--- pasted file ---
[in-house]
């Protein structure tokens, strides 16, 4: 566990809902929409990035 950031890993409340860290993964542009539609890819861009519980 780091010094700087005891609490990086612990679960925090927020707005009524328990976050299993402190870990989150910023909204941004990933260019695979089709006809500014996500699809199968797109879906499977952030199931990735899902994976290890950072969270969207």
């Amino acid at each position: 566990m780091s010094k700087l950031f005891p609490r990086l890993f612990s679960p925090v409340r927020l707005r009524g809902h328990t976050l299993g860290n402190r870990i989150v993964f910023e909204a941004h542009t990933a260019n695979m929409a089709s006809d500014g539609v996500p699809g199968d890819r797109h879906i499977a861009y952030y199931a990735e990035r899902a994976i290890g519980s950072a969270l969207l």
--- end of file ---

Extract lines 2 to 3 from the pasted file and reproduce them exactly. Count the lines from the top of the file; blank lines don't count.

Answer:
């Protein structure tokens, strides 16, 4: 566990809902929409990035 950031890993409340860290993964542009539609890819861009519980 780091010094700087005891609490990086612990679960925090927020707005009524328990976050299993402190870990989150910023909204941004990933260019695979089709006809500014996500699809199968797109879906499977952030199931990735899902994976290890950072969270969207």
């Amino acid at each position: 566990m780091s010094k700087l950031f005891p609490r990086l890993f612990s679960p925090v409340r927020l707005r009524g809902h328990t976050l299993g860290n402190r870990i989150v993964f910023e909204a941004h542009t990933a260019n695979m929409a089709s006809d500014g539609v996500p699809g199968d890819r797109h879906i499977a861009y952030y199931a990735e990035r899902a994976i290890g519980s950072a969270l969207l």